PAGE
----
Wang Jisi, President, Institute of International and Strategic Studies, Peking University
Jan 07, 2022
High-level dialogues in 2021 between China and the United State clarified their positions. Now it’s imperative that the two rivals avoid a new cold war by engaging in substantive working-level talks.
Yan Xuetong, Distinguished Professor, Tsinghua University
Dec 28, 2021
Strategic competition between China and the United States should be characterized not as a new cold war but as an uneasy peace. Shooting is not likely to break out, but the two countries will remain in dread of each other in the coming decade.
Sun Chenghao, Non-resident Research Fellow, Center for International Security and Strategy, Tsinghua University
Dec 14, 2021
President Joe Biden inherited his predecessor’s strategy of great power competition, but he has now changed its style and approach. No longer is it “America alone” but a new method making better use of its values, position in global governance and strategic alliances.
Brian Wong, DPhil in Politics candidate and Rhodes Scholar at Balliol College, Oxford
Dec 09, 2021
The future of Sino-American relations rests with maximising the yield of what can be changed, and minimising the relevance of what can’t be changed. The multitude of differences that the U.S. and China can’t resolve must be set aside to allow for genuine change to take place.
Jin Liangxiang, Senior Research Fellow, Shanghai Institute of Int'l Studies
Dec 09, 2021
While the United States talks about the need to prevent conflict with China, it engages purposefully in sabotage — especially regarding Taiwan and the South China Sea. While nations can design mechanisms to deal with unforeseen events, no guardrail can prevent a deliberate act.
Doug Bandow, Senior Fellow, Cato Institute
Dec 08, 2021
President Joe Biden and Xi Jinping finally talked, but now comes the hard work of resolving differences and managing others to maintain the world’s most important bilateral relationship.
Philip Cunningham, Independent Scholar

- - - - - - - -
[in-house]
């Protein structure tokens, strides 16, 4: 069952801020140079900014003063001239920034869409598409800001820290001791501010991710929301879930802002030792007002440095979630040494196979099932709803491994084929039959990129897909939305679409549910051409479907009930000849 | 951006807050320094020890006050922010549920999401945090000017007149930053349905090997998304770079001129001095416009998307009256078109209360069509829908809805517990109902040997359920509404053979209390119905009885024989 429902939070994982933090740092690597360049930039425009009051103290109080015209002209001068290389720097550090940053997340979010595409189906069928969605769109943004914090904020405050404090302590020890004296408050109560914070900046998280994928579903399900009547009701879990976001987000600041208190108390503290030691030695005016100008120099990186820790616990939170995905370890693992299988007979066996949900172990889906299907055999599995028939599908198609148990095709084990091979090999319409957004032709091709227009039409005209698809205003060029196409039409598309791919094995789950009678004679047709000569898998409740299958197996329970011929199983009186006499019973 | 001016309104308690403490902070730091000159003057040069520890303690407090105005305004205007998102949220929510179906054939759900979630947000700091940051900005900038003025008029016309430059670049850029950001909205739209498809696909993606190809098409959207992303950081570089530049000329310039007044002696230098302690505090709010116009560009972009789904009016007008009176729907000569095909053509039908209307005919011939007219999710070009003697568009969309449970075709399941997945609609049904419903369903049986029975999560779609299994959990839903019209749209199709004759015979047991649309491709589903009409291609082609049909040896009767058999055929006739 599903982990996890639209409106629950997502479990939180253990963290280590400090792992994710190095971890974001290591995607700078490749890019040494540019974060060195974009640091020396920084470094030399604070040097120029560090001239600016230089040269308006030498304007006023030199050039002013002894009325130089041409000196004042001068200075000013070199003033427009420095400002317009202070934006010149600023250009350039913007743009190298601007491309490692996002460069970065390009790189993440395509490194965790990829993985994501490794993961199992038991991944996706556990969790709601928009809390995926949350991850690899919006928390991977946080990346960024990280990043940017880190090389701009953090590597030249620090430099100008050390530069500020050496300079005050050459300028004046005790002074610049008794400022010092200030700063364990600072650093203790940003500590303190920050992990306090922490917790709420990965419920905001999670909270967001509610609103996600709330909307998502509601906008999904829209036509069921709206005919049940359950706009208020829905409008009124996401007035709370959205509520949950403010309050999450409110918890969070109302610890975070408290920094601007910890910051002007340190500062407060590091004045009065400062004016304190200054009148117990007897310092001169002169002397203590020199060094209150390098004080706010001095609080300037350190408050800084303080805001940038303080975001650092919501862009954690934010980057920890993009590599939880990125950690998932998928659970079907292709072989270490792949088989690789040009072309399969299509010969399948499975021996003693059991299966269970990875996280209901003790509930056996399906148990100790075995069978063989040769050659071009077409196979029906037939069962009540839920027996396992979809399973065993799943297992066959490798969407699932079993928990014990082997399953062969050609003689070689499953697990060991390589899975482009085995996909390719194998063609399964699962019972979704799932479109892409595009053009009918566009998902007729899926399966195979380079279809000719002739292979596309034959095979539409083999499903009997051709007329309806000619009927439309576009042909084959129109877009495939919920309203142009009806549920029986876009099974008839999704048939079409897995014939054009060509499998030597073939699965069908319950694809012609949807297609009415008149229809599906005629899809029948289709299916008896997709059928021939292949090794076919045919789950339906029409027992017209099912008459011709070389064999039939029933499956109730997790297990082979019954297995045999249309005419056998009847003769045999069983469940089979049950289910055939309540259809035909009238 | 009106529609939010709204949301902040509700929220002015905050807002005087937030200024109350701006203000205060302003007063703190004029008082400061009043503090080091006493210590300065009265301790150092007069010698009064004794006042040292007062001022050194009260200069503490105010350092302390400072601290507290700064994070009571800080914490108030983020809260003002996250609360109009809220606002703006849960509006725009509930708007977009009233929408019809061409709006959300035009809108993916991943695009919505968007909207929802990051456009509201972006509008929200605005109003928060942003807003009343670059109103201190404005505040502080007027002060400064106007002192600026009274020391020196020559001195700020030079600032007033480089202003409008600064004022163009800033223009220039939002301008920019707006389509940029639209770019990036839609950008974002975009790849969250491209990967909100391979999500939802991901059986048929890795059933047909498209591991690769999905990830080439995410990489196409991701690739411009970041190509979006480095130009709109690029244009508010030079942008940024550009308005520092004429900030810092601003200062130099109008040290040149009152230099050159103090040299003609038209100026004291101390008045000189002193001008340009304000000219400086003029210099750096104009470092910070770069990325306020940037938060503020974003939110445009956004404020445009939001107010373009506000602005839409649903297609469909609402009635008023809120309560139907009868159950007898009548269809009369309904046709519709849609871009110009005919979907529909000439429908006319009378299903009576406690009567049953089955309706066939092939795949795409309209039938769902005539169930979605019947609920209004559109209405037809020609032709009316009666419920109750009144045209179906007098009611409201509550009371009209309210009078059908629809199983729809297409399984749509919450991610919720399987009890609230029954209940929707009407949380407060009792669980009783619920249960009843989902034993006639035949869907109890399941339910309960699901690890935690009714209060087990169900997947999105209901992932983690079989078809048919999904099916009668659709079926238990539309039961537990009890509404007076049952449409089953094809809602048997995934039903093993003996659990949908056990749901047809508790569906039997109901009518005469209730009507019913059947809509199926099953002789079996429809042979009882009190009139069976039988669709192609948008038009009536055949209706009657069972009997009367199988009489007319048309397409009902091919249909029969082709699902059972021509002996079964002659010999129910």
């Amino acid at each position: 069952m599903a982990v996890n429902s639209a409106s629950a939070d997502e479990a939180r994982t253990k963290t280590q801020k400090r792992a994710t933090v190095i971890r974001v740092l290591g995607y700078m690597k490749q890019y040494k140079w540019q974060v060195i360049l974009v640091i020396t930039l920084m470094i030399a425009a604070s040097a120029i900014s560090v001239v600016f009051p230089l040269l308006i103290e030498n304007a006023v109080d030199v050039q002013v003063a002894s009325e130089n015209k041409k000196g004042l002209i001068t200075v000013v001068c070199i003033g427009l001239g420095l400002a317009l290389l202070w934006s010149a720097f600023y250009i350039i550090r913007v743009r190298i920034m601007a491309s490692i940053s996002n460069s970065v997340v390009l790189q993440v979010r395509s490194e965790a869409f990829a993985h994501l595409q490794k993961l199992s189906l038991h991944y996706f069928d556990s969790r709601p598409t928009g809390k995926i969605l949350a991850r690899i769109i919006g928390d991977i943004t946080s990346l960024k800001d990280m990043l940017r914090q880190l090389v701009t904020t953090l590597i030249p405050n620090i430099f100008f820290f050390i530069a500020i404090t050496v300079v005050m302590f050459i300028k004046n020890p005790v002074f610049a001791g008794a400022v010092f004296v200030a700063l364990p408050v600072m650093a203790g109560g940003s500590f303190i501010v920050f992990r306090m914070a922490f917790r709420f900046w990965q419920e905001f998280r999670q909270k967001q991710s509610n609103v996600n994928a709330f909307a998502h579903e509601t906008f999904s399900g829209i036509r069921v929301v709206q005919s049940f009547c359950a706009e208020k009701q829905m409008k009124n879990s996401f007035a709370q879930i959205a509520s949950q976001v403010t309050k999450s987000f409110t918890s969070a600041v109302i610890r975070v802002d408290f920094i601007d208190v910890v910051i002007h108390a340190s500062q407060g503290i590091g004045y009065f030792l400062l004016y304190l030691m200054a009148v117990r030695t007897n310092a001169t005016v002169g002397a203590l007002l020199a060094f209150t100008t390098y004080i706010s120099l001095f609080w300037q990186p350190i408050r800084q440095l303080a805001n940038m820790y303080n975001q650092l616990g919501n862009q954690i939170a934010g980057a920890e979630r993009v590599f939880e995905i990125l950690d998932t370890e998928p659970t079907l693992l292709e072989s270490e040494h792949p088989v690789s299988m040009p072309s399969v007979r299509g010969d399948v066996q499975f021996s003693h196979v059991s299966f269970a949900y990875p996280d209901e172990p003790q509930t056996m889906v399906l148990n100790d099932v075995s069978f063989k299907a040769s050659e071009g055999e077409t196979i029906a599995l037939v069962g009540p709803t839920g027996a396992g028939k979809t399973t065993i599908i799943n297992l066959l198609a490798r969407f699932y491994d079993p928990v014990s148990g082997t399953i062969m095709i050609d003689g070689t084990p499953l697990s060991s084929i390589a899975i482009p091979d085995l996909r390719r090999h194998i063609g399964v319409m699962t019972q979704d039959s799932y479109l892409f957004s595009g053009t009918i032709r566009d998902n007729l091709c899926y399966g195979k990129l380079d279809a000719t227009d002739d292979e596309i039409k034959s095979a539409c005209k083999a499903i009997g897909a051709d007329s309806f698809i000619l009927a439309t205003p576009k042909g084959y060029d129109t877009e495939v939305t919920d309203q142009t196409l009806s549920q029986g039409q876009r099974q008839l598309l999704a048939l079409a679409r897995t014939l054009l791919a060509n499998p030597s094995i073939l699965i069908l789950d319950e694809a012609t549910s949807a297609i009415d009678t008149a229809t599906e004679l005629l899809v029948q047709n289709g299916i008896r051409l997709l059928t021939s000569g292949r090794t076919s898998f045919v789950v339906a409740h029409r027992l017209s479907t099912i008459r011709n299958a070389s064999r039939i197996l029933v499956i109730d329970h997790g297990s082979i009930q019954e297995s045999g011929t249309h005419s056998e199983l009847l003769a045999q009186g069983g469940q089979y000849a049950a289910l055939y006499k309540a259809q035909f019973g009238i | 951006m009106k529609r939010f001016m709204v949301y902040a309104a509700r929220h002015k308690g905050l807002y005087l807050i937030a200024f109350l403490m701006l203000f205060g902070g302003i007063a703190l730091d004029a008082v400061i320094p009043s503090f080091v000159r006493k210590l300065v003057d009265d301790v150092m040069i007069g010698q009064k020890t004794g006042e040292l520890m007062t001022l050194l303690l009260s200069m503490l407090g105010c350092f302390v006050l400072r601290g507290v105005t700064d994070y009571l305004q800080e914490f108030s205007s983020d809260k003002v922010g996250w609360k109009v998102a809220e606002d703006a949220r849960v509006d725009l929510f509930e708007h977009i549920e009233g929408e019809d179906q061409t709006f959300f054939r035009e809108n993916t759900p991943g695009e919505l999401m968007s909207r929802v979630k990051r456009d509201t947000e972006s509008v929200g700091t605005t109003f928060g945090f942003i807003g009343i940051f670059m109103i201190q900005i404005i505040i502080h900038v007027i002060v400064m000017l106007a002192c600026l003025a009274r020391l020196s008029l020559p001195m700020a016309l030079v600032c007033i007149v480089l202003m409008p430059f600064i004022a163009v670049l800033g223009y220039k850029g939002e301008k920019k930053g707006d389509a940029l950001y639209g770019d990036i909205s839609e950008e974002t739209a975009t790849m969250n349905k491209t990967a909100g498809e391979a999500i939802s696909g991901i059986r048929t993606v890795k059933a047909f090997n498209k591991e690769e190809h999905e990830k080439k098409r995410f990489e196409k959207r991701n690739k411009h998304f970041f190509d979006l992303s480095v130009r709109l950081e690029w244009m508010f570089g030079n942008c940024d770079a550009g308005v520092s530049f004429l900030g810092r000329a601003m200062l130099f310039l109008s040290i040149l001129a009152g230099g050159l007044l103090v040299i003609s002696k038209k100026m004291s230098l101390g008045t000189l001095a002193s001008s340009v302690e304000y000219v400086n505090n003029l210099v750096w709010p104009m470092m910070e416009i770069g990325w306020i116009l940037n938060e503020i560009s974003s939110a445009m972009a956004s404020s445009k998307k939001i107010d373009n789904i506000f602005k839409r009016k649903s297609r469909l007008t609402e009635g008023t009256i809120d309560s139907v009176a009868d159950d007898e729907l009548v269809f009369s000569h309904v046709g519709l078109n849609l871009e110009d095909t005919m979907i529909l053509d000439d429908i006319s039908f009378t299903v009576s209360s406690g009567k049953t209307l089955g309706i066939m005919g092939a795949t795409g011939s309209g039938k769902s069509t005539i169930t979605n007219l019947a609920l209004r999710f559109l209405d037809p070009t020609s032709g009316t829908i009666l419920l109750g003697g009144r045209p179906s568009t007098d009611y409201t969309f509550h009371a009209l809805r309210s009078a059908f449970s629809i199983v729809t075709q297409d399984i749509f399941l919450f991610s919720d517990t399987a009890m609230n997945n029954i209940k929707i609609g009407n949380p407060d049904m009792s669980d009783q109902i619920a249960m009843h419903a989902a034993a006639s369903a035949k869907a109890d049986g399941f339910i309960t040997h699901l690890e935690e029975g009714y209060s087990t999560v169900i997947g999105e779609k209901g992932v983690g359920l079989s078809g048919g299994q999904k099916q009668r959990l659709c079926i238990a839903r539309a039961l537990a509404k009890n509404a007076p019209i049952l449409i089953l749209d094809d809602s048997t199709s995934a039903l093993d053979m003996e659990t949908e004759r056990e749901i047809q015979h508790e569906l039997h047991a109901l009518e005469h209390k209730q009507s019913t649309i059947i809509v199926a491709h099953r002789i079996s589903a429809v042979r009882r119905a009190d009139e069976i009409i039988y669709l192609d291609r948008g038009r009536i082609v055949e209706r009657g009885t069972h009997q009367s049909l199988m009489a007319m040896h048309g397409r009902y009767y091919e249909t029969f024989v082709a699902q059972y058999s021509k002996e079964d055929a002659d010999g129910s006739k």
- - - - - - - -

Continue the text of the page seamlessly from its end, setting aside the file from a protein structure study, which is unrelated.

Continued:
Nov 30, 2021
Though Xi Jingping’s absence from Glasgow’s COP26 summit has been roundly criticized, the virtual one-on-one summit between Xi and Joe Biden may have produced more actions of consequence, at a fraction of the cost.
Chen Jimin, Guest Researcher, Center for Peace and Development Studies, China Association for International Friendly Contact
Nov 29, 2021
China and the United States should move forward without delay and show visible results as soon as possible in areas of agreement. Where they differ, they should adopt sound crisis management mechanisms and strive to find compromises that meet the demands of both sides.
Sun Zhe, Co-director, China Initiative, Columbia University; Senior Research Fellow, Institute of State Governance Studies, Beijing University
Nov 25, 2021
The virtual summit between presidents Xi Jinping and Joe Biden began on a friendly note. But one can predict that the relationship between China and the United States may not go so smoothly in the future. There are likely to be storms and difficult struggles.
Minxin Pei, Tom and Margot Pritzker ’72 Professor of Government , Claremont McKenna College
Nov 24, 2021
While no major agreements were made during the latest summit between Presidents Xi and Biden, the meeting represented a refreshing commitment to high-level engagement between China and the United States.